Today we explored the kinds of POINT OF VIEW that authors use when they craft a story. As we read short fiction from all different genres, we see that each story is told through a different lens...
Some authors use 1st person point of view, whereby a character in the story is the narrator, and the "I" voice is how we see all other characters and events. A great example of 1st person POV is that lovely first line from S.E. Hinton's The Outsiders: "When I left the movie house that night, I had only two things on my mind: Paul Newman, and a ride home."
Some authors (though rarely) use 2nd person point of view, whereby the "you" voice is is how we see all the events and characters within the story. A great example of this is Jay McInerney's famous novel Bright Lights, Big City (which was made into a film starring Michael J. Fox). The entire novel is told in the "you" voice, so the narrator is always describing action, thoughts, and emotions by saying things like, "Your heartbreak is just another version of the same old story."
Other authors use 3rd person limited point of view, whereby we learn about events and emotions through the eyes of one or 2 characters within the story. The writing voice, here, uses "she / he / they." However, the narrator doe snot know what EVERY CHARACTER in the story thinks or feels--only one or two characters. An example would be Margie from our short story, "The Fun They Had." Asimov writes, "Margie was thinking about how the kids must have loved it in the old days."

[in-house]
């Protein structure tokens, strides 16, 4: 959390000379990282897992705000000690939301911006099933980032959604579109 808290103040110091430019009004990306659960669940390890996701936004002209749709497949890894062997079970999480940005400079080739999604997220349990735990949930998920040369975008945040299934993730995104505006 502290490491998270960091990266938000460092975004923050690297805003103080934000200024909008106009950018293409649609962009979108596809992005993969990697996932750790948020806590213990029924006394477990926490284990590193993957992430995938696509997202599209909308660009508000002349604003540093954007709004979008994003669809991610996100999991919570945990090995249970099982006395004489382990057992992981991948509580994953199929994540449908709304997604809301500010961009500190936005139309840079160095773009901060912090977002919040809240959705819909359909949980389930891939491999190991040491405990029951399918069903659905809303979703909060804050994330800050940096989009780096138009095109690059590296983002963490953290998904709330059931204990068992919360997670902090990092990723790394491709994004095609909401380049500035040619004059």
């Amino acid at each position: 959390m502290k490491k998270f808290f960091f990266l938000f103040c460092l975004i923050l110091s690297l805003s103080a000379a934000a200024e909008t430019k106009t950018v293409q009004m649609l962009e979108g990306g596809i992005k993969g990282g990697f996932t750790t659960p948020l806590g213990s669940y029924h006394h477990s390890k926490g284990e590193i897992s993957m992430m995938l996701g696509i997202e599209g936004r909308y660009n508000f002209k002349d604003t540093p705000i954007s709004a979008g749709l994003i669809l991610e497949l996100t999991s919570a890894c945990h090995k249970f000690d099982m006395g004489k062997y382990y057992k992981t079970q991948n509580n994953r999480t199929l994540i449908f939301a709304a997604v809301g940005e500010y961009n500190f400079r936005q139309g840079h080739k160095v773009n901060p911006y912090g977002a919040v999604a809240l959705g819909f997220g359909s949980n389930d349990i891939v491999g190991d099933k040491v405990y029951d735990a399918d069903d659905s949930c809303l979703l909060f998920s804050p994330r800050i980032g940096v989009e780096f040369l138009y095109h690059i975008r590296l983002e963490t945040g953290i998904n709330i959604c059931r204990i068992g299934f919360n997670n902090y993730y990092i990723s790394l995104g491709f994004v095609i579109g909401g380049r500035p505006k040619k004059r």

Finally, we have 3rd person omniscient point of view, where the narrator of the story KNOWS EVERYONE'S EMOTIONS, THOUGHTS, AND VIEWS. The narrator here can take turns telling the story from different perspectives, in order to access every character's vision. It is still told in the "she / he / they" voice, but the narrator can use ANY "she / he / they" within the story, not just one or two!
After exploring POV and sharing some funny examples, we dove into a new short story by Joan Bauer entitled, "The Truth about Sharks." We read and annotated and tomorrow will do an activity with the story.
Our word of the day was omniscient, which means ALL KNOWING!
Our quote of the day was from Dr. Seuss: "I like nonsense; it wakes up the brain cells. Fantasy is a necessary ingredient in living."
Our homework for tonight is to finish reading and annotating the short story, "The Truth about Sharks" by Joan Bauer.